Small Things Like These

In 2013, I had the happy privilege of a week at The Banff Centre in a short story course with Alexander MacLeod, whose collection Light Lifting had been shortlisted for the 2010 Giller Prize. I applied for the class specifically because he was the instructor and was thrilled to be accepted.

Besides our sessions as a group of eight, we met with MacLeod individually. I recall asking him in my turn about how to carry what I might call the “burden” of religion in my stories, since they are often set in the Mennonite history and environment I know best. This felt complicated, and I worried, in addition, that they would be too alien to publishers perhaps, the Church being so pervasive, demanding to be critiqued or defended but most of all explained. The gist of the answer, in terms of what he may have said and what I’ve figured out myself, was that you simply let the story swim in its own ocean. Let it unfold, that is, with whatever the story requires, which probably isn’t a history lesson on Menno Simons or doctrines or the schism that accounts for the group to which the protagonist belongs or may be fleeing.

contentHe also gave me a good piece of advice, and that was to read Irish writers, for if there’s a place that’s religion-soaked, it’s theirs. So I’ve watched for them since, and read quite a few. Which brings me to Claire Keegan, whom he praised and whose work I’ve followed, and her newest book, Small Things Like These. It’s a short book, only 114 pages, but perfectly realized in my opinion, just oh so good! I felt I’d held my breath to the end, and then, exhaling, I began again from the beginning. I think that the main character, Bill Furlong, a coal merchant, a tender man, both brave and probably foolish, will stay with me a long time. The story is about who he is and about something he discovers when delivering coal to the local convent, which runs one of those Magdalen laundries for so-called “fallen women,” such as featured in the movie Philomena. This isn’t much of a review, I know, but it’s a definite recommendation. I also recommend Eleanor Wachtel’s conversation with Keegan at Writers and Company, where they talk about the writing of short stories (their difference from novels), and about this book and some of Keegan’s earlier work.

Incidentally, I’ve begun Alexander MacLeod’s newest collection, Animal People. Like his father Alistair, he’s not a prolific writer, but he’s worth waiting for.

Also incidentally, a story of mine, Her Own Self, has just been posted at the online Journal of Mennonite Writing. It’s longish, though not as longish as Keegan’s, and I would be honoured if you put your feet up with a cuppa something at your side and give it a read!

Short stories, take a bow

May is short story month. I have no idea who decides matters like this, but why not? Short stories, please take a bow, and let me say a few things in your favor. — One often hears that people prefer reading novels, that short story collections don’t sell, that publishers therefore hesitate to take the risk. All this may be true. In a novel, we enter for the long, deep involvement and we feel the reward of hours invested. Each story in a collection, on the other hand, takes new effort to discover what’s going on and who’s in it. Perhaps it feels like a fragment rather than a whole, perhaps it feels unresolved. Still, a good short story can carry weight out of proportion to its size. Continue reading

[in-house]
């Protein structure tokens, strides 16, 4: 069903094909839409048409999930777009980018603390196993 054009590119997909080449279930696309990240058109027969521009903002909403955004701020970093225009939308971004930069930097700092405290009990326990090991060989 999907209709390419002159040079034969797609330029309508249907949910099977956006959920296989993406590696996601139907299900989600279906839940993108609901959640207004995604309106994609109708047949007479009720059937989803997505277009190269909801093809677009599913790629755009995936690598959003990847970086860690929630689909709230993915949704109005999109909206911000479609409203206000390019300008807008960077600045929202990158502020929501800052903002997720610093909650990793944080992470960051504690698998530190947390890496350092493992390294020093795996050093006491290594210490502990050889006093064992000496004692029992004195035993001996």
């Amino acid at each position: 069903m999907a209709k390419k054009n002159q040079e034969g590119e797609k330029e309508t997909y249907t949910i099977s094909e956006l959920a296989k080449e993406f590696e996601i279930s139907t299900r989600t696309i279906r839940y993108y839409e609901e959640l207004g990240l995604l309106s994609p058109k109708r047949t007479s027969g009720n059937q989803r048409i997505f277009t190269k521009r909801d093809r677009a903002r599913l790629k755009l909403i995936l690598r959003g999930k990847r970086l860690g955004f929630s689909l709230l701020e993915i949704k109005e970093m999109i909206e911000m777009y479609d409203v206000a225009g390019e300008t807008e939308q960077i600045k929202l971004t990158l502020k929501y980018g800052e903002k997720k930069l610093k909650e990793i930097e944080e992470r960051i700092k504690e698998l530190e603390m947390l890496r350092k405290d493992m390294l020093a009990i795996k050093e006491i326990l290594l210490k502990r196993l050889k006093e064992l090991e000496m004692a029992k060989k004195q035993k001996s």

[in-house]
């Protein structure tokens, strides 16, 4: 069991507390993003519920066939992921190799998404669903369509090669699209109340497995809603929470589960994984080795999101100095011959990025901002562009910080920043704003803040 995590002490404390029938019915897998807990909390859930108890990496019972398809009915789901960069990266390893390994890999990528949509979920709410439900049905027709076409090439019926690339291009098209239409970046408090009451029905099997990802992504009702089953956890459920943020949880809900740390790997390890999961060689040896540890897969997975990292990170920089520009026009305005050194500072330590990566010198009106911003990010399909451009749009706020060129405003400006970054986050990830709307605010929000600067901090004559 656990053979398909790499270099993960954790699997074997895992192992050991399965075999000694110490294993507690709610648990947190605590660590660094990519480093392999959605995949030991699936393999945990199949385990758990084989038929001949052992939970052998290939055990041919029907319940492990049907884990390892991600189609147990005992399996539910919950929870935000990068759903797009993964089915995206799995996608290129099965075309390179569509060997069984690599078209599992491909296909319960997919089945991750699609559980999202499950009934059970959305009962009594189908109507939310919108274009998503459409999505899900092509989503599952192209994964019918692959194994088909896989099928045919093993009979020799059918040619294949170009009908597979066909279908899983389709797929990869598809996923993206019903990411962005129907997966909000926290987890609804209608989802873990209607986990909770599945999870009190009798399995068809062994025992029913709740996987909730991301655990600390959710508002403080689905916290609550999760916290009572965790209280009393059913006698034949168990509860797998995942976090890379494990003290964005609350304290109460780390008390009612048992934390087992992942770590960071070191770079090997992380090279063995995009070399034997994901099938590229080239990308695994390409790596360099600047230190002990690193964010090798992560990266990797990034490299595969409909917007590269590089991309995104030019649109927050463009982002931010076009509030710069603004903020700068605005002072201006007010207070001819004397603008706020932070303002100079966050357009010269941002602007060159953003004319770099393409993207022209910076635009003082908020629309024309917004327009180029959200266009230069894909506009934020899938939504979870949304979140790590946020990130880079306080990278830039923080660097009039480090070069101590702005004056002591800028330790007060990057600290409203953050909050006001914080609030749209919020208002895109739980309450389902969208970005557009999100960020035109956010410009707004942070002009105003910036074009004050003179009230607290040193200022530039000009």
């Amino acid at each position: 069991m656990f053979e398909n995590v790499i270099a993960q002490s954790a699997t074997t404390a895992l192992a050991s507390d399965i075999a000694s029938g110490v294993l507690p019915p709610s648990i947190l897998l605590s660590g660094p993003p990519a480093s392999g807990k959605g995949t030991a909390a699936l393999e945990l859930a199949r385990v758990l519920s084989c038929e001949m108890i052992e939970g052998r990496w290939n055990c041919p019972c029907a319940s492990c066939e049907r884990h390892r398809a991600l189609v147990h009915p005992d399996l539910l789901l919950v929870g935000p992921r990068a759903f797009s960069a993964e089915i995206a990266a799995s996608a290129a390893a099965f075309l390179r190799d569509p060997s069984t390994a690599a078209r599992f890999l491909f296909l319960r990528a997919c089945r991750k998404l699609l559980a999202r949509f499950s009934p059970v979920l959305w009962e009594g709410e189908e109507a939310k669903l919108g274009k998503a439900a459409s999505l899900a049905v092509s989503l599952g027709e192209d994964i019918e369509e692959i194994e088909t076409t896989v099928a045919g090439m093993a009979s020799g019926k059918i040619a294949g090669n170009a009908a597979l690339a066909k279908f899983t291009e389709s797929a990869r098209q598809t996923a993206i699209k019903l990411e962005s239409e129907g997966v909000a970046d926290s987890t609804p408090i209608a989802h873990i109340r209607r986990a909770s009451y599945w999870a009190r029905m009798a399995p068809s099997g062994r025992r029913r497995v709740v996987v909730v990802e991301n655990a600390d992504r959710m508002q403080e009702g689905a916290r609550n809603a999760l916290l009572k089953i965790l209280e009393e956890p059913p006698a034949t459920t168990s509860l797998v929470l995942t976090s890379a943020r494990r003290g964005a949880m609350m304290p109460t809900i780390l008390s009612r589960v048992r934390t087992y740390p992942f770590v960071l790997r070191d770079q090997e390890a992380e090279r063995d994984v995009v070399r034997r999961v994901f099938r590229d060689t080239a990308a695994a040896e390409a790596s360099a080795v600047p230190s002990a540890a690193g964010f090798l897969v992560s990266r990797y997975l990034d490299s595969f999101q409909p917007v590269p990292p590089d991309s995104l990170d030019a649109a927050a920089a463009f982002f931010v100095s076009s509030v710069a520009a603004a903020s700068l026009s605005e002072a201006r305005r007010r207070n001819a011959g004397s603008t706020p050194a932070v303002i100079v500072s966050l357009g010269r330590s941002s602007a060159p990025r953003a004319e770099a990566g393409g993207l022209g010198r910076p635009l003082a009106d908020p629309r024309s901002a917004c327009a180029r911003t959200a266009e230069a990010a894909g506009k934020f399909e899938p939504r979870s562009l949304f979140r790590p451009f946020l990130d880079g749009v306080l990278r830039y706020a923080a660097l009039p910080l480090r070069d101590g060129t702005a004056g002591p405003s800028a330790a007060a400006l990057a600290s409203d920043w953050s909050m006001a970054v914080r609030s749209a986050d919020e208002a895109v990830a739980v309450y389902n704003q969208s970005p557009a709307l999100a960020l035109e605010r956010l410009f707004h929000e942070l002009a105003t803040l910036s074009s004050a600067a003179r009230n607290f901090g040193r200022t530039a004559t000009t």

Short stories: to read, and to write

The latest issue of the Center for Mennonite Writing’s online journal is up: this one devoted to “new fiction.” Editor Ervin Beck says the issue is intended “to encourage the writing of fiction in the Mennonite community.” Periodicals favour poetry, he notes. “Fiction requires more space from the publisher and more patience and commitment from the readers.”

For your patience and commitment then, seven new stories or novel excerpts, including the story “Chopsticks” by yours truly, in which the first person narrator weaves a tale of piano lessons, a train ride, her brother, and her father.

One of the goals I set myself several years ago was to put together a collection of short stories, containing some previously published stories as well as new work. I have eight published pieces from which I might draw, and about half that many others more or less completed or in progress. The publication of such a collection is by no means a given, of course; it may take as many years to find a publisher, especially in these uncertain times, as to write the stories themselves!

But in the meanwhile, I need to get back on track with the project itself. I lost momentum when I returned to the MB Herald last year as interim editor, and have had trouble getting it back, though my desire to continue remains strong. There’s just something about this kind of writing — perhaps because it’s a relatively new genre for me — that provokes all manner of self-doubt, fear, and procrastination. Each time I sit down to it, it’s like jumping into water over my head and knowing I still can’t swim. What’s the right technique again, for legs and arms, for breathing? Help!

Well, enough confession. Flannery O’Connor said, “The only way, I think, to learn to write short stories is to write them, and then to try to discover what you have done. The time to think of technique is when you’ve actually got the story in front of you.” So I’ve gone and declared myself here, and I’ve got the prod of my writers’ group’s monthly meeting on Monday, for which I must have something ready to read. The file of the story-in-progress is open. I’m jumping in. Again.